'American Scary' DVD honors TV's hosts of horror films

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Los Angeles had Vampira, New York had Zacherley, Chicago had Svengoolie, Cleveland had Ghoulardi and New Orleans had Morgus. Pittsburgh, of course, had Chilly Billy Cardille.

Those aren't the names of gang leaders (although they commanded thousands of devoted followers), foreign cuisines (although they were weird and irresistible) or infectious diseases (although many of us have yet to recover from longtime exposure to their influence).

Those are "horror hosts," the spooky but beloved local TV personalities who introduced typically late-night packages of monster and suspense movies on affiliate and independent television stations from 1954 (when "The Vampira Show" debuted on KABC-TV, Los Angeles) to the 1970s and, in a few markets, beyond.

The heyday of the horror host is celebrated in a new documentary, "American Scary," recently released on DVD on the Cinema Libre Studio label.

One participant in the film describes the typical horror host as "Ed Sullivan with a cape." Cult author Neil Gaiman ("Coraline") summarizes the appeal of horror-hosting this way: "How often does a grown man get to pretend to be Bela Lugosi? Not often enough."

Directed by John E. Hudgens and written by Sandy Clark, the movie focuses on several of the more notable hosts, including Vampira and Philadelphia's Roland (who morphed into New York's Zacherley, "The Cool Ghoul"), while also providing a breezy history of the phenomenon, linking the "Creature Features" horror-movie-series format to such antecedents as scary radio programs and EC horror comics, which had wisecracking hosts of their own.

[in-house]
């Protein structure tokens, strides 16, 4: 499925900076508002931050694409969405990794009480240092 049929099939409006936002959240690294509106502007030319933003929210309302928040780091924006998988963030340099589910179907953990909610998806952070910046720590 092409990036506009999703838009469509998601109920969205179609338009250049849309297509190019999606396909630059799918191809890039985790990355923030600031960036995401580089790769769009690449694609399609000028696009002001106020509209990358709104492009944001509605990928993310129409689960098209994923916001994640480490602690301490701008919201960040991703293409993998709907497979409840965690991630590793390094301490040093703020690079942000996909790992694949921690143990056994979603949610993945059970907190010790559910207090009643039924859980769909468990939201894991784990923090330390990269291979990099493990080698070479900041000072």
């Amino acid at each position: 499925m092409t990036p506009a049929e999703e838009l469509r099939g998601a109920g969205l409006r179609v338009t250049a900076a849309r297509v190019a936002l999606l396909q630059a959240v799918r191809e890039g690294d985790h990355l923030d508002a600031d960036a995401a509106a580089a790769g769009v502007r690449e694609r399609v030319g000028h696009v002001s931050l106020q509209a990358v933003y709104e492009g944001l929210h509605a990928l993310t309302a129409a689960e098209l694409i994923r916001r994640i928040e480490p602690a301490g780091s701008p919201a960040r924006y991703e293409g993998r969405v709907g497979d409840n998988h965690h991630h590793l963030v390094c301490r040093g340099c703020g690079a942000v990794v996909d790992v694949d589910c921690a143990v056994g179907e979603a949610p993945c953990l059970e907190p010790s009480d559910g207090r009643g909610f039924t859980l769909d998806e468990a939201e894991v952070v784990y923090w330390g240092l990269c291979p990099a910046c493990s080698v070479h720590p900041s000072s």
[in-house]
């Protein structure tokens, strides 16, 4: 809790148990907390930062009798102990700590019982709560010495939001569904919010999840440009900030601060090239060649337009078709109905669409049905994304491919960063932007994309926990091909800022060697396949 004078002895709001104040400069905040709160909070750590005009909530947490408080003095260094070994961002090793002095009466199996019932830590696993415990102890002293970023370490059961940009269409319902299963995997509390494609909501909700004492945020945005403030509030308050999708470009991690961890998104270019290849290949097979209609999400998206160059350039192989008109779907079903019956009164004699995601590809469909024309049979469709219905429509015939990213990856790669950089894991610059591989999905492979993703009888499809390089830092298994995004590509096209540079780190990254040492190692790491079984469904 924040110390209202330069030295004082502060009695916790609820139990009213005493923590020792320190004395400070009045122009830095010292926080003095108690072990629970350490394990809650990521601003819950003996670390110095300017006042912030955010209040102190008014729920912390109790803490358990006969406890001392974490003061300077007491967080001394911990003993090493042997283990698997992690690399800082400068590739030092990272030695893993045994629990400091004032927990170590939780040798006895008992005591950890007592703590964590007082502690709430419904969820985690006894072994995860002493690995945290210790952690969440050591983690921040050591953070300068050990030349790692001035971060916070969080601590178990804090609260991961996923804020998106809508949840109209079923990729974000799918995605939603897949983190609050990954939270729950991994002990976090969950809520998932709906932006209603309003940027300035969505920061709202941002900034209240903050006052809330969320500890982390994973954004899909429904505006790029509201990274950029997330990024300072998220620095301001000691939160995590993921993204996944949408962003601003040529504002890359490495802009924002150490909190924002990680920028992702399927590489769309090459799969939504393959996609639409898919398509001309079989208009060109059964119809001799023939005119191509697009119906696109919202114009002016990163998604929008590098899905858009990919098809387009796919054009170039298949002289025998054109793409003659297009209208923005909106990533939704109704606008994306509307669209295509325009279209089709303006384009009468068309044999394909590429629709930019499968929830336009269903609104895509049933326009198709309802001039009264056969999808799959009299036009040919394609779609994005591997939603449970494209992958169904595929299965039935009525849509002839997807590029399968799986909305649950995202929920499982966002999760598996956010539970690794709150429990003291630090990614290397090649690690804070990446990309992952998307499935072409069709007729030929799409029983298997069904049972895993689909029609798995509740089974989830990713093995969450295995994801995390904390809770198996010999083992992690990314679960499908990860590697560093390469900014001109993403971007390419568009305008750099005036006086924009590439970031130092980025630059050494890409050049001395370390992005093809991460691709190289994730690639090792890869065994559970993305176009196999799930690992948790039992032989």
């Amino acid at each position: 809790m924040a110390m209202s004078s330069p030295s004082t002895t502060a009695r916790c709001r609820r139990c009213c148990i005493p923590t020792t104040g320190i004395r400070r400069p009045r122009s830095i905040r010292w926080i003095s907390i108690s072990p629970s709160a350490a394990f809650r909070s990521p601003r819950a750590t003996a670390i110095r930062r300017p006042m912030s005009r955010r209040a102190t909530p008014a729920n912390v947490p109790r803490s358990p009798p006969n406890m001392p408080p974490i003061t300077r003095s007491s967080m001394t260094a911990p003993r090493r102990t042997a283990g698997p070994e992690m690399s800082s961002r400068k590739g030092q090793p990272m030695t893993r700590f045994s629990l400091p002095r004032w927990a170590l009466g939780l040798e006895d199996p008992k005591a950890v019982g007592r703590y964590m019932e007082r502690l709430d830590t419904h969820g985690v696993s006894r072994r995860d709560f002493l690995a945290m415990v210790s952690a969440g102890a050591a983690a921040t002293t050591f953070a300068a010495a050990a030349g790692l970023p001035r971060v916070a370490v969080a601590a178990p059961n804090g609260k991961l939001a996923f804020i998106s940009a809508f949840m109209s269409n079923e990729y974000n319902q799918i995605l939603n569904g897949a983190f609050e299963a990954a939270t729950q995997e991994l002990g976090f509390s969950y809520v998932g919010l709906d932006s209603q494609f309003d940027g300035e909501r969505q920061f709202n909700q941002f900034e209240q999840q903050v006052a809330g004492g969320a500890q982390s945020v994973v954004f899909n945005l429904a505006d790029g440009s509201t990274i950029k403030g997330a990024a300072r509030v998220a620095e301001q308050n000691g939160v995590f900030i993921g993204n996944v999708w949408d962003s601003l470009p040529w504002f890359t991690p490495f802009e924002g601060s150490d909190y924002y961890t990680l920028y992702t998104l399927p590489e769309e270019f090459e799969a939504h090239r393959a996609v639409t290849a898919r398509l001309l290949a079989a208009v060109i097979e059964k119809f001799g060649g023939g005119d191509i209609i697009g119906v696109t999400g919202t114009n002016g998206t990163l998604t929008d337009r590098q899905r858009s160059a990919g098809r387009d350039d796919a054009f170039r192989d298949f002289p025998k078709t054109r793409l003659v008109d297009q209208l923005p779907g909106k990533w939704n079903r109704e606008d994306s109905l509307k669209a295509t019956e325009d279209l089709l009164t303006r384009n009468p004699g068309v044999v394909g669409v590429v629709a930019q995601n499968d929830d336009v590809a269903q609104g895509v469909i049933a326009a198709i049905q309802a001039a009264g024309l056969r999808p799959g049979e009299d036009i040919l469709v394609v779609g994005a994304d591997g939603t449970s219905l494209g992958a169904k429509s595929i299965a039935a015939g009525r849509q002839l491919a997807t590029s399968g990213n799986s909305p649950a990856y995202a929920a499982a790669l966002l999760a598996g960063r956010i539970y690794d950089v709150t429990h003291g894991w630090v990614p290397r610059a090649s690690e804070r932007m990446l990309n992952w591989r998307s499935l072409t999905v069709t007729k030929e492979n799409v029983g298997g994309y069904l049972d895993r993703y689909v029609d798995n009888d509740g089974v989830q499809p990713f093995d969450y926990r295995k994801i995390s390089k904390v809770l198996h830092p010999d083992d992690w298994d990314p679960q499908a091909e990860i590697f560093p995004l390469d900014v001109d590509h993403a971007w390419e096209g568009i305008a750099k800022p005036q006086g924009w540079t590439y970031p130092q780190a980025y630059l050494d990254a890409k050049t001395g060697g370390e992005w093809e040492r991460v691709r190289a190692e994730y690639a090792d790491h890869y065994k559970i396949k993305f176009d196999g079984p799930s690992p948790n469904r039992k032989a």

To tell its story, the film combines archival clips with new interviews. Actress Maila Nurmi, better known as the sexy, wasp-waisted Vampira (the inspiration for the even more famous Elvira, one of the last successful horror hosts), is interviewed not long before her 2008 death at the age of 86. Inspired by the drawings of Charles Addams, the artsy Nurmi says she mixed "cheesecake" with "phallic symbols, like a long cigarette-holder" and "a bit of Greta Garbo ... and something a little Dostoevskian, something a wee bit spooky -- like Norma Desmond."

Non-horror-host celebrities who appear onscreen to discuss the craze include (to name only a few) "Dawn of the Dead" makeup artist Tom Savini, a Pittsburgher who worked with George Romero and runs a special effects makeup school in Monessen; film historian Leonard Maltin; Joel Hodgson, whose "Mystery Science Theater 3000" was an ingenious update of the "Creature Features" format; and comic Tim Conway, who got his start on local TV in Cleveland, working with Ernie Anderson, who became Ghoulardi. (Anderson is the father of Paul Thomas Anderson, director of "There Will Be Blood," who produces movies for his own Ghoulardi Film Co.)

Also showing up frequently are members of the new generation of horror hosts, who keep the tradition alive on the Internet and public-access cable television. Their dedication is admirable, but -- like rockabilly revivalists and hipster burlesque performers -- they can't revive the cultural context that made the original horror hosts relevant.

The documentary could have benefited from more historical context, more vintage clips and fewer interviews with the horror-host revivalists. Even so, the film is a welcome reminder of the grand old days of local television programming, when horror hosts mingled with kiddie-show clowns, dance-party disc jockeys, wrestling announcers and other on-air personalities who were huge celebrities in their markets.

For more information or to buy the DVD ($19.95), visit www.americanscary.com.


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